Has Any Fortune 1000 Touched the Private Cloud?

What makes cloud computing truly unique from the computing frameworks of the past?  Here are two key characteristics that NIST defines as:

  • On-demand self-service. A consumer can unilaterally provision computing capabilities, such as server time and network storage, as needed automatically without requiring human interaction with each service provider.
  • Measured service. Cloud systems automatically control and optimize resources usage by leveraging a metering capability at some level of abstraction appropriate to the type of service (e.g., storage, processing, bandwidth, and active user accounts).  Resource usage can be monitored, controlled, and reported providing transparency for both the provider and consumer of the utilized service.

Without the characteristics above, I don’t believe that an environment really qualifies as cloud computing.

There are many companies successfully providing public cloud computing platforms, most notably the SaaS players like Salesforce.com.  And there are service providers like Savvis with its Symphony platform and Rackspace and Amazon that can provide a hosted, off premise private cloud.

But what about private clouds within the four walls of a large enterprise? And I’m thinking more of an enterprise of the Fortune 1000 variety.   How many have actually implemented these two key characteristics of on-demand, self service and measured service that makes the cloud truly unique?

Part of the “cloud-fusion” is that many vendors hype cloud computing solutions to enterprises when, in fact, they’re putting cloud lipstick on their product.   That’s not to say that the technology vendors are completely off base but I think they would come across more credible if they positioned their products correctly–and we’d have a more realistic view of cloud adoption in the marketplace.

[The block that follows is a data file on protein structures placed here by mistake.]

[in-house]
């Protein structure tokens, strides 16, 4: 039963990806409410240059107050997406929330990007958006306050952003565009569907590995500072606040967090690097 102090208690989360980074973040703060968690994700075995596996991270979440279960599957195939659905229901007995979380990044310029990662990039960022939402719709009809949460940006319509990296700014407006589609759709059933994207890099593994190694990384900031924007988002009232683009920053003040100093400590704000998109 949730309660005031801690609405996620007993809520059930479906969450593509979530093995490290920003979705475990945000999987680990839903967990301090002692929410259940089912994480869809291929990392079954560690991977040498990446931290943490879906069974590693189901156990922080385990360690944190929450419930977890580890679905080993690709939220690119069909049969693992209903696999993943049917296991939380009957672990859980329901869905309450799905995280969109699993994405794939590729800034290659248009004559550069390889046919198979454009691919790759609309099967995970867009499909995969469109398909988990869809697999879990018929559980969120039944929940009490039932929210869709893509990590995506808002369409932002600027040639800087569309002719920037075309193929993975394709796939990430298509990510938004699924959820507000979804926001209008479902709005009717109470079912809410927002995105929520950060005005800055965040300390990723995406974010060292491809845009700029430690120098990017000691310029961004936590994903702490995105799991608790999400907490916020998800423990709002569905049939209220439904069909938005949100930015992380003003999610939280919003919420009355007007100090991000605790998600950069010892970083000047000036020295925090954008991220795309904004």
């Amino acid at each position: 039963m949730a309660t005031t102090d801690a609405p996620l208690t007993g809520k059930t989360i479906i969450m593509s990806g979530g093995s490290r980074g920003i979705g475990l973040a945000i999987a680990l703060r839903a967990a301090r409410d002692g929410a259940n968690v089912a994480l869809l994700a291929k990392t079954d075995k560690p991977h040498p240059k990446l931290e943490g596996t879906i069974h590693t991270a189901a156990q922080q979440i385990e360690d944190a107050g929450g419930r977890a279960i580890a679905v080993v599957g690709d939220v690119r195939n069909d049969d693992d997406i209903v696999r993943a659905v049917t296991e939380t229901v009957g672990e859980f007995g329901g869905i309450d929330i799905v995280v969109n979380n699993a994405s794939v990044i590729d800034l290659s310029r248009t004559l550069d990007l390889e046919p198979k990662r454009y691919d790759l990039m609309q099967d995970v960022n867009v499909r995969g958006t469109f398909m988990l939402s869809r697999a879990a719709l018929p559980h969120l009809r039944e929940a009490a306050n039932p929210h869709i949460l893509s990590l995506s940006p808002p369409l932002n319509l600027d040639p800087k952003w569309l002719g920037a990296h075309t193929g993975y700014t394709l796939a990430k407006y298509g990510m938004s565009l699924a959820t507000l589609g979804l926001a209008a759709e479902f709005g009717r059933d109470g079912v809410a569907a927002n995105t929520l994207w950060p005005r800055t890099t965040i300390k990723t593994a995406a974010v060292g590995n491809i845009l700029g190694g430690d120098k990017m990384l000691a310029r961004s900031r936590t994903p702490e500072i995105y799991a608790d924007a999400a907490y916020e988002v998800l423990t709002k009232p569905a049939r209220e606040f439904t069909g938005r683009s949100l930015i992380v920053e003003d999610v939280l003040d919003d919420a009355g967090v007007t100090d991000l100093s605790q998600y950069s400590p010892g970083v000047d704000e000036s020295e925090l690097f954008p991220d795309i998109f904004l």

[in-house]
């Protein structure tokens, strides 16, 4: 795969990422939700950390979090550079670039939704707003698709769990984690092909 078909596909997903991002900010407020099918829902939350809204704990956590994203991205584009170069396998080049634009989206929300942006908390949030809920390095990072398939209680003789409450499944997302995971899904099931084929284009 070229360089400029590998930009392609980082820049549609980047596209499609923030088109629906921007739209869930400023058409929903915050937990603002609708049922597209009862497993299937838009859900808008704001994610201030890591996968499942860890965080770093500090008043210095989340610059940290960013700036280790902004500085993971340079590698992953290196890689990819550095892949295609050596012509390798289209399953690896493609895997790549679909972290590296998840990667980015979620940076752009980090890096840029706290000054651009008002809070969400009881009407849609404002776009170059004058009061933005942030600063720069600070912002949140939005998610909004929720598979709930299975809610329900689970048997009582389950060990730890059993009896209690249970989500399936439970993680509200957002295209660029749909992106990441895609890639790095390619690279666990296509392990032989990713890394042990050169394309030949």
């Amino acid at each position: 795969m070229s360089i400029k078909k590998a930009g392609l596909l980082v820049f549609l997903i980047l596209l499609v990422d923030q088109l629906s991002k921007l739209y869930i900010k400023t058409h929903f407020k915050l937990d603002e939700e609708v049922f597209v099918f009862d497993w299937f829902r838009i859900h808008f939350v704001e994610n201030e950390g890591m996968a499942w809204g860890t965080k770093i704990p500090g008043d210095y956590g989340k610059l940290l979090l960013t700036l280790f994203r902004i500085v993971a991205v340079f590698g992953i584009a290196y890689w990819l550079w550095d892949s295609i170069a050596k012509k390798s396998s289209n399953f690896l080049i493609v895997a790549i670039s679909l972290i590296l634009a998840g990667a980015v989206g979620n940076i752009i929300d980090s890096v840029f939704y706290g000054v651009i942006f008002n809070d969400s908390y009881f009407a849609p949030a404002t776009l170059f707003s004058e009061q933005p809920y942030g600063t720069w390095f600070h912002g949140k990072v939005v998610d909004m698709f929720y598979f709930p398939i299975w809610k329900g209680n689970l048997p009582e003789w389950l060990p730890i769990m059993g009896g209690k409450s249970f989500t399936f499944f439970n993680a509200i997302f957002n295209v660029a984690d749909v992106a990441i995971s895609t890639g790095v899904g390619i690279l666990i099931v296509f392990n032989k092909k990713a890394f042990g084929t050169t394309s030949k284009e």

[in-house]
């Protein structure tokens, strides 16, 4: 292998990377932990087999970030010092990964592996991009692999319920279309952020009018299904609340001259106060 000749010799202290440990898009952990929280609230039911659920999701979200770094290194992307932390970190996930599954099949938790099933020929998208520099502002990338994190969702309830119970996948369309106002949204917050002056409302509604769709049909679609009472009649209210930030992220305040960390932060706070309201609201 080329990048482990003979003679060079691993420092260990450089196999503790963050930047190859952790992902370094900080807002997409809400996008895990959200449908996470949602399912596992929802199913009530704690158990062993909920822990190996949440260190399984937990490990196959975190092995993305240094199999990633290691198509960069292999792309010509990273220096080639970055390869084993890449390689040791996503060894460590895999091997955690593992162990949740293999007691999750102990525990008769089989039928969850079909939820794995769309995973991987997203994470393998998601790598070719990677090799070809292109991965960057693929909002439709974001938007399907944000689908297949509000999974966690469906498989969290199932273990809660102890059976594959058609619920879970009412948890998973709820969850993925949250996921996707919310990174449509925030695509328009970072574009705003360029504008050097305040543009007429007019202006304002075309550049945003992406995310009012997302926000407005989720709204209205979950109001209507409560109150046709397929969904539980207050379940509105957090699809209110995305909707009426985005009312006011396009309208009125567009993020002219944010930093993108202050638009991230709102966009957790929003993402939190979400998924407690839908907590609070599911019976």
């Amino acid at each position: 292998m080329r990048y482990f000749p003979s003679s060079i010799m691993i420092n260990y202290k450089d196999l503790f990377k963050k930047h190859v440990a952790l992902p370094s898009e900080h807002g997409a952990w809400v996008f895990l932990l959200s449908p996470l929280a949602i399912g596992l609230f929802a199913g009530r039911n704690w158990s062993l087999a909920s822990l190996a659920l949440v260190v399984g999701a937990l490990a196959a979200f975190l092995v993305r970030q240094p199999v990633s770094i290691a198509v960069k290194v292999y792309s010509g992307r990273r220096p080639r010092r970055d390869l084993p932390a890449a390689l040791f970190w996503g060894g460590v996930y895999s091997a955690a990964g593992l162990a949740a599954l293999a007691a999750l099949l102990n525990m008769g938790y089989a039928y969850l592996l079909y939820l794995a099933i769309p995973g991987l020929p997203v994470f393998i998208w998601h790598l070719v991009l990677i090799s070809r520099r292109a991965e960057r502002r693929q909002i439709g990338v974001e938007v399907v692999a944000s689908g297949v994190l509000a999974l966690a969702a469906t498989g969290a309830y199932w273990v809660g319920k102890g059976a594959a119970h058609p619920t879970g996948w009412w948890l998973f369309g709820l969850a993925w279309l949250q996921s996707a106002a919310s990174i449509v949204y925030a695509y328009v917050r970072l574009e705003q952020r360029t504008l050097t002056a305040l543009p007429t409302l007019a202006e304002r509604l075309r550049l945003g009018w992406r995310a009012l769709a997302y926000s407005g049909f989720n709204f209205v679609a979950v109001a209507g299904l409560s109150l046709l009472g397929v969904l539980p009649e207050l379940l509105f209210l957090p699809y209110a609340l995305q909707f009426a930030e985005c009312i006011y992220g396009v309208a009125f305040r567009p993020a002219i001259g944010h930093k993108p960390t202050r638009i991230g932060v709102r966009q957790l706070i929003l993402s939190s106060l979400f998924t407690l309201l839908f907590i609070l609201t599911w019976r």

Technology vendors are overstating things when they suggest they are providing a solution.  I would suggest that, for years now technology providers have been providing the key building blocks for creating a cloud computing environment.   These building blocks have successfully addressed the other three NIST characteristics for cloud computing including:

  1. Broad network access. Capabilities are available over the network and accessed through standard mechanisms that promote use by heterogeneous thin or thick client platforms.
  2. Resource pooling. The provider’s computing resources are pooled to serve multiple consumers using a multi-tenant model, with different physical and virtual resources dynamically assigned and reassigned according to consumer demand.
  3. Rapid elasticity. Capabilities can be rapidly and elastically provisioned, in some cases automatically, to quickly scale out and rapidly released to quickly scale in. To the consumer, the capabilities available for provisioning often appear to be unlimited and can be purchased in any quantity at any time.

Broad network access is ubiquitous.  Resource pooling is a key component of virtualization and is becoming quite common–the multi-tenancy aspect of pooling is not as widespread but is becoming simpler to deploy and more secure with architectures like SMT from Cisco, NetApp and VMware.  And the third, Rapid Elasticity, is becoming more common as the virtualization plateau is overcome in corporate data centers and as the server consolidation movement progresses.   While early in its maturity, orchestration software is becoming more prevalent and provides for elasticity in the infrastructure.